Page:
Mansa Musa: The richest man who ever lived

Mansa Musa travelled to Mecca with a caravan of 60,000 men and 12,000 slaves. The trip to Mecca helped put Mali and Mansa Musa on the map. In a Catalan Atlas map from 1375, a drawing of an African king sits on a golden throne atop Timbuktu, holding a piece of gold in his hand.

Mansa Musa: The richest man who ever lived

By Naima Mohamud (BBC Africa)

The richest man of all time.

That title belongs to Mansa Musa, the 14th Century West African ruler who was so rich his generous handouts wrecked an entire country’s economy.

“Contemporary accounts of Musa’s wealth are so breathless that it’s almost impossible to get a sense of just how wealthy and powerful he truly was,” Rudolph Butch Ware, associate professor of history at the University of California, told the BBC.

Mansa Musa was “richer than anyone could describe”, Jacob Davidson wrote about the African king for Money.com in 2015.

In 2012, US website Celebrity Net Worth estimated his wealth at $400bn, but economic historians agree that his wealth is impossible to pin down to a number.

 

The 10 richest men of all time

  • Mansa Musa (1280-1337, king of the Mali empire) wealth incomprehensible
  • Augustus Caesar (63 BC-14 AD, Roman emperor) $4.6tn (£3.5tn)
  • Zhao Xu (1048-1085, emperor Shenzong of Song in China) wealth incalculable
  • Akbar I (1542-1605, emperor of India’s Mughal dynasty) wealth incalculable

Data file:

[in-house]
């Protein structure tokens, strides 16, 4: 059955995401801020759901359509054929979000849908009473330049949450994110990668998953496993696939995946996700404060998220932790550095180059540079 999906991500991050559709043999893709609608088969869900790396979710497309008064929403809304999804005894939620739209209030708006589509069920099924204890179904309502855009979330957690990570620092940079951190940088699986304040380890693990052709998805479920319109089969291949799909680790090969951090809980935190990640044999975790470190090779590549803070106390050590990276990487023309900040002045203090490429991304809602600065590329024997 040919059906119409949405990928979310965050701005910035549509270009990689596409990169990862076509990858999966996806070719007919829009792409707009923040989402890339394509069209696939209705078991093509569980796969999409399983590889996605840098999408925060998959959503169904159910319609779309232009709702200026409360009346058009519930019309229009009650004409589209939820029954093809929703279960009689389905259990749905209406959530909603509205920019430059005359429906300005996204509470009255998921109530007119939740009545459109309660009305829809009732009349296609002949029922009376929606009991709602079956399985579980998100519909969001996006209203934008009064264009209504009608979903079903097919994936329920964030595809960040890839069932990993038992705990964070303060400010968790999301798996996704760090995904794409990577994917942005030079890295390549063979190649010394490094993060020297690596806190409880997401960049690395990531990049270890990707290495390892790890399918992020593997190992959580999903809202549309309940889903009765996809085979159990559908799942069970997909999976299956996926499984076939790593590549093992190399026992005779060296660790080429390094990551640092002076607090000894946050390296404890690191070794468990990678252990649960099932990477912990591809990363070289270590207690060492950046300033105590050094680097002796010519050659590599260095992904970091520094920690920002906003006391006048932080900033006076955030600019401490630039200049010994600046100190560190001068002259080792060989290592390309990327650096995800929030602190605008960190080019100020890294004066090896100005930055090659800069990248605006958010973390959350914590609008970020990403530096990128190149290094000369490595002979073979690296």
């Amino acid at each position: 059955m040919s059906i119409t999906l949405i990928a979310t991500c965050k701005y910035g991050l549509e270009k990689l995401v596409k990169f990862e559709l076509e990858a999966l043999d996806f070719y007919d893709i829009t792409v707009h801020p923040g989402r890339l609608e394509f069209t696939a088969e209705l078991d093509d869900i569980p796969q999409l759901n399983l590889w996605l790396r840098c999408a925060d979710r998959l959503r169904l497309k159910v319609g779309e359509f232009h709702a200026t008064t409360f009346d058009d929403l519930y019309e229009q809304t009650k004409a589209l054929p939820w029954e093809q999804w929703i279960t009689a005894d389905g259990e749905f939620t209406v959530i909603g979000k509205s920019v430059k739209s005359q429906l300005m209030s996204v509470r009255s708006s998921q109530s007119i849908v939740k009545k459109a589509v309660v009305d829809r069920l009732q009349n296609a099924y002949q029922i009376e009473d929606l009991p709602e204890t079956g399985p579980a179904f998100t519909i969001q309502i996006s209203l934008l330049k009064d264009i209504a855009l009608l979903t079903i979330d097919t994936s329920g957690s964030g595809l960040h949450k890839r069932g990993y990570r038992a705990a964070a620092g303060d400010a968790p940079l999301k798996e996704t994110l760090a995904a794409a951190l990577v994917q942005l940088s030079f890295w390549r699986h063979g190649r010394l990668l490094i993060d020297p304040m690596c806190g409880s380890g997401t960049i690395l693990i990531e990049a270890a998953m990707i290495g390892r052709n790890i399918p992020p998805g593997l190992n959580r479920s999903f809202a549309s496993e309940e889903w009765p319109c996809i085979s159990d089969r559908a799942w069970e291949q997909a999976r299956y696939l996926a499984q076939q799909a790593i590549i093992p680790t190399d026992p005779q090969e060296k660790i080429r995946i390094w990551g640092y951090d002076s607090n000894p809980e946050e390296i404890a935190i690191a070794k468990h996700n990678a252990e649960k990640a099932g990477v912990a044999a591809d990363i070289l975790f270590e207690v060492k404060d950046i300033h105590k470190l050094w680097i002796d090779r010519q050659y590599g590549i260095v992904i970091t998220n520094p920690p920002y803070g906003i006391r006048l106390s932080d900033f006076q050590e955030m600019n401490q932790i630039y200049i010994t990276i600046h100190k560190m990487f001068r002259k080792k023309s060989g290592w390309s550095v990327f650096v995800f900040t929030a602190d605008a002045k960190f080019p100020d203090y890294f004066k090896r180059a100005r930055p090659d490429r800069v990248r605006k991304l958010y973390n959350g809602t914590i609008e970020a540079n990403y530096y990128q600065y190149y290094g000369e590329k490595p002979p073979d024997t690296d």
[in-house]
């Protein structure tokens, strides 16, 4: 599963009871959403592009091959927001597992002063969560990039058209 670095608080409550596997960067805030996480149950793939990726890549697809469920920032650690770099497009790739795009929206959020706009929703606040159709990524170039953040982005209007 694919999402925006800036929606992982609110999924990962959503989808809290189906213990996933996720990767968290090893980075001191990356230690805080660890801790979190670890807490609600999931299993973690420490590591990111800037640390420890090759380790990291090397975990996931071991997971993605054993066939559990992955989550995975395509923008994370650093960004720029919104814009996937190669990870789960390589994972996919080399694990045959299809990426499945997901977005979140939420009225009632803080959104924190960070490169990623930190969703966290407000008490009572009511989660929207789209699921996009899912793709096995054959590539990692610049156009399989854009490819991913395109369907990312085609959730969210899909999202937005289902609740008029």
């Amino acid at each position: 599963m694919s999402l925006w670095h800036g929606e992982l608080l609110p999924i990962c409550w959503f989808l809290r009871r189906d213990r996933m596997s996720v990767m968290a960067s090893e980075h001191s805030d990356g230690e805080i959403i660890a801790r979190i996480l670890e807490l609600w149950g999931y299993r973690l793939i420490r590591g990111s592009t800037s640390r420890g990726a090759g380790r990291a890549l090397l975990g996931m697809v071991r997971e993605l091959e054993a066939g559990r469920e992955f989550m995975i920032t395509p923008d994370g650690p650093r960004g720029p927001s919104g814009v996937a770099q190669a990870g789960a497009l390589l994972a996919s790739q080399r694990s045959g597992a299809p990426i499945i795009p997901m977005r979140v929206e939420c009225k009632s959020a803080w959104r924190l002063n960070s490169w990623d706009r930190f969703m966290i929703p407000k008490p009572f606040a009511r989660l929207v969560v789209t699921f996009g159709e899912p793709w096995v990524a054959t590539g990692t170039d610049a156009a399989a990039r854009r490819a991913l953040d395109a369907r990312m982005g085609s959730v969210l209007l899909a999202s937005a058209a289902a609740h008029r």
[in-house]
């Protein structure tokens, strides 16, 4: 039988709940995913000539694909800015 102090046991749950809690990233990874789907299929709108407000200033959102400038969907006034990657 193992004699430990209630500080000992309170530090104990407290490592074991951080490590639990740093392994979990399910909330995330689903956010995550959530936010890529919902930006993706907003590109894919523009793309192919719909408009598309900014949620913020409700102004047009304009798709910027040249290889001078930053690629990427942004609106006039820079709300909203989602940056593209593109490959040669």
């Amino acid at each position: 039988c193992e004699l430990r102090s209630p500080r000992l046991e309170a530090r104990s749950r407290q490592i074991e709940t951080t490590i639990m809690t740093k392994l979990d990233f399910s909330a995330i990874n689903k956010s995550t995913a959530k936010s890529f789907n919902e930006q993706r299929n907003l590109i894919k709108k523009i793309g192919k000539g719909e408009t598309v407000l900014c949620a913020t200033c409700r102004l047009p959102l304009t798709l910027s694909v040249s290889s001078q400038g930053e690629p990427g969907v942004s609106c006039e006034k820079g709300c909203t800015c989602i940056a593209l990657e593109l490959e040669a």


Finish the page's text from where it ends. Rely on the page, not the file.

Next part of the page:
• Andrew Carnegie (1835-1919, Scottish-American industrialist) $372bn
  • John D Rockefeller (1839-1937) American business magnate) $341bn
  • Nikolai Alexandrovich Romanov (1868-1918, Tsar of Russia) $300bn
  • Mir Osman Ali Khan ( 1886-1967, Indian royal) $230bn
  • William The Conqueror (1028-1087) $229.5bn
  • Muammar Gaddafi (1942-2011, long-time ruler of Libya) $200bn

Source: Money.com, Celebrity Net Worth

During the reign of Mansa Musa, the empire of Mali accounted for almost half of the Old World’s gold, according to the British Museum.

And all of it belonged to the king.

“As the ruler, Mansa Musa had almost unlimited access to the most highly valued source of wealth in the medieval world,” Kathleen Bickford Berzock, who specializes in African art at the Block Museum of Art at the Northwestern University, told the BBC.

The rich king is often credited with starting the tradition of education in West Africa, although the story of his empire largely remains little known outside West Africa.

“History is written by victors,” according to Britain’s World War II Prime Minister Winston Churchill.

After Mansa Musa died in 1337, aged 57, the empire was inherited by his sons who could not hold the empire together. The smaller states broke off and the empire crumbled.

The later arrival of Europeans in the region was the final nail in the empire’s coffin.

“The history of the medieval period is still largely seen only as a Western history,” says Lisa Corrin Graziose, director of the Block Museum of Art, explaining why the story of Mansa Musa is not widely known.

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